Hamida Khuhro in her article ‘British administrative policy in Sind and the role of Sir Bartle Frere’ says that the two certainly had markedly different physical features, a totally dissimilar population make up and entirely different historical background. Sindh was also difficult to access from Bombay. She adds that it could be said with confidence that little benefit came to Sindh from the connection.
Other points of major difference were that Sindh had its own language and culture and economy. It had always been either an independent country or a semi-independent, autonomous state or entity paying some revenues to either Indian Kings or rulers in the North West. But Sindh had always maintained its identity and lived according to its own traditions, customs and culture.
Occupation of Sindh by Sir Charles Napier was already an ignoble act. Making it a part of a large and developed area instead of retaining it as an autonomous province was an invitation to disaster.
One-unit experience was disastrous for Sindh. Although the system lasted only 15 years, the province is still suffering its consequences. Compared to it, Sindh remained part of Bombay Presidency for about 90 years. One can imagine the negative impact it might have caused to the life and the economy in Sindh.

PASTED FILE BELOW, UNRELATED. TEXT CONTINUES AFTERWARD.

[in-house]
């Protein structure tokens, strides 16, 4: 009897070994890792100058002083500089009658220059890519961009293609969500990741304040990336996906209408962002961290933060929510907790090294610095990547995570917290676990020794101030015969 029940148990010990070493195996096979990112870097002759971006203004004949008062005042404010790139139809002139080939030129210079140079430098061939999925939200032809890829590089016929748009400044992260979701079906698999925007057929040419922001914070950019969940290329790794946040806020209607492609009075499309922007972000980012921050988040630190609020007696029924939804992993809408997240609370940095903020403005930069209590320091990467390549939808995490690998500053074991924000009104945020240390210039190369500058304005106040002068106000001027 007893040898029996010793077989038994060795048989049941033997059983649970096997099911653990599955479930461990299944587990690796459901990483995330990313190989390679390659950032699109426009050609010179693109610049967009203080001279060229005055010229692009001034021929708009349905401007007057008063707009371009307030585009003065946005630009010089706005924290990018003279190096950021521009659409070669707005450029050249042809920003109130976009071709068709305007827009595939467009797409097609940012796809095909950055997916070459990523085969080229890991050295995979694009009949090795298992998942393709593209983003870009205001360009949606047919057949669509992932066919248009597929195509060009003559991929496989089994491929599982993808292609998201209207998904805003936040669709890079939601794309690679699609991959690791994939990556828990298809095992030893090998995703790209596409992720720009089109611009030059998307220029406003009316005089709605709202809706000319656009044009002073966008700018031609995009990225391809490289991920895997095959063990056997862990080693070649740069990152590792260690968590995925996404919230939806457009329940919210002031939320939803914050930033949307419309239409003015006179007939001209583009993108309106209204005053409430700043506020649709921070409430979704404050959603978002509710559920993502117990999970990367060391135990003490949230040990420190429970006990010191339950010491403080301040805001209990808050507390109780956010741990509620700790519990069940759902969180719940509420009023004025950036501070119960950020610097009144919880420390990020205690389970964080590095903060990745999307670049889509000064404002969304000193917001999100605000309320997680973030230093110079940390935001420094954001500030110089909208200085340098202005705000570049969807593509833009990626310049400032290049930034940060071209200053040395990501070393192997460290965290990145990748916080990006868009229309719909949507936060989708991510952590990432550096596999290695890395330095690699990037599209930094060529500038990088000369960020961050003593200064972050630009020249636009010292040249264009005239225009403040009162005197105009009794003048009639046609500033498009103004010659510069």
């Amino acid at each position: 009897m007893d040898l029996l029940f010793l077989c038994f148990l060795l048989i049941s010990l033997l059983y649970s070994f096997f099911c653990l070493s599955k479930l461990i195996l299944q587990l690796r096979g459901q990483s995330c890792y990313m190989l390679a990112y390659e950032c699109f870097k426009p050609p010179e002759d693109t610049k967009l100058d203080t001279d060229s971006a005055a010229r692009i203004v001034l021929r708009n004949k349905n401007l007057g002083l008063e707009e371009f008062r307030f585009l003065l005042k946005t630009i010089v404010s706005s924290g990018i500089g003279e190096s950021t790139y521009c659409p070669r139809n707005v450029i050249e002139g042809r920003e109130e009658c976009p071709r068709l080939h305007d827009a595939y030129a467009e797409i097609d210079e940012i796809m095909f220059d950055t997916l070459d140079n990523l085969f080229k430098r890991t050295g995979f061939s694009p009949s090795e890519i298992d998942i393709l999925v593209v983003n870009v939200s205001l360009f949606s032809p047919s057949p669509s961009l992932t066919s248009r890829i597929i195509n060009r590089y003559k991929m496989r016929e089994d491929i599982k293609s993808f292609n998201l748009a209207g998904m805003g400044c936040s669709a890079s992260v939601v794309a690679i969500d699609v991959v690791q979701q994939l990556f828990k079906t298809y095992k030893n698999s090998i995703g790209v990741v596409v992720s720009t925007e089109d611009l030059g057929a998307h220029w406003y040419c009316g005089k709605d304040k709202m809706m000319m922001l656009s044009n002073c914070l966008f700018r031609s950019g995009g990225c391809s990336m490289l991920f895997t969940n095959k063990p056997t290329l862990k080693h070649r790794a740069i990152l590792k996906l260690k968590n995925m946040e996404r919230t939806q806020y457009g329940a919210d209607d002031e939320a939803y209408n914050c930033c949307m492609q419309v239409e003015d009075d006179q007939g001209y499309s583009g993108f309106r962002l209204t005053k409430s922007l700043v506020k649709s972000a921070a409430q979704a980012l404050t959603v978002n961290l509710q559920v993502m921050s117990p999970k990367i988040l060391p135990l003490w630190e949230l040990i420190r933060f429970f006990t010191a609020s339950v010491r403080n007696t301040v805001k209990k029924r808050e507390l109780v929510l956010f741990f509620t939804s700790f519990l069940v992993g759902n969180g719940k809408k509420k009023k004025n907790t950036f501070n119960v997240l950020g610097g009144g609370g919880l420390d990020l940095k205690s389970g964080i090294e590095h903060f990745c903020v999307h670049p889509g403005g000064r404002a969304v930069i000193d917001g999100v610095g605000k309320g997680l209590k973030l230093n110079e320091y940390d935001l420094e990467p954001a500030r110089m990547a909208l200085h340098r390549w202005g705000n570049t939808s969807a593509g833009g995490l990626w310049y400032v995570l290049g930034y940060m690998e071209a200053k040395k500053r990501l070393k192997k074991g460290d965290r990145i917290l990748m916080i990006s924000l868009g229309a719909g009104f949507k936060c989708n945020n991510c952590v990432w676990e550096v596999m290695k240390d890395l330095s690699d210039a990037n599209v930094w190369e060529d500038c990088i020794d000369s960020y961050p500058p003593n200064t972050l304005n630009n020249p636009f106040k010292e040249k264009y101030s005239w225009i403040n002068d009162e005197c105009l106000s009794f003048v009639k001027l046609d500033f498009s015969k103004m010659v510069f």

As Sindh was made a part of the Bombay Presidency, merchants and various other groups started immigrating to Sindh from Bombay and other parts of India. The ultimate decision makers in Bombay who were not familiar with the conditions of Sindh could not pay any attention to the needs of the people and the development of the area. There were long delays in decisions on important matters due to poor communication links between Karachi and Bombay.
Bombay officialdom treated Sindh as the Shikargah (hunting ground) during their winter visits. The irony is that even though they either did not visit Sindh or came to Sindh for a week or 10 days in a year, 1/4th of their salaries were paid by Sindh.
Lack of development work in Sindh can be judged from the fact that for many years, Sindh did not have any center for holding matriculation examination. Students had to travel to Bombay to appear for the examination. There was no rail or road link between Sindh and Bombay. There was a boat service between Karachi and Bombay for postal communication. It carried a few people as passengers and took several days from Karachi to Bombay and back. Land travel was even more cumbersome. People had to take a long, difficult and circuitous route. It was next to impossible for poor students to take the journey closing the doors of higher education to them and hence any share in the government employment and better opportunities.
Bombay Presidency didn’t help or support establishment of a University in Sindh nor did it open any colleges in arts, engineering or any other science and humanities subjects.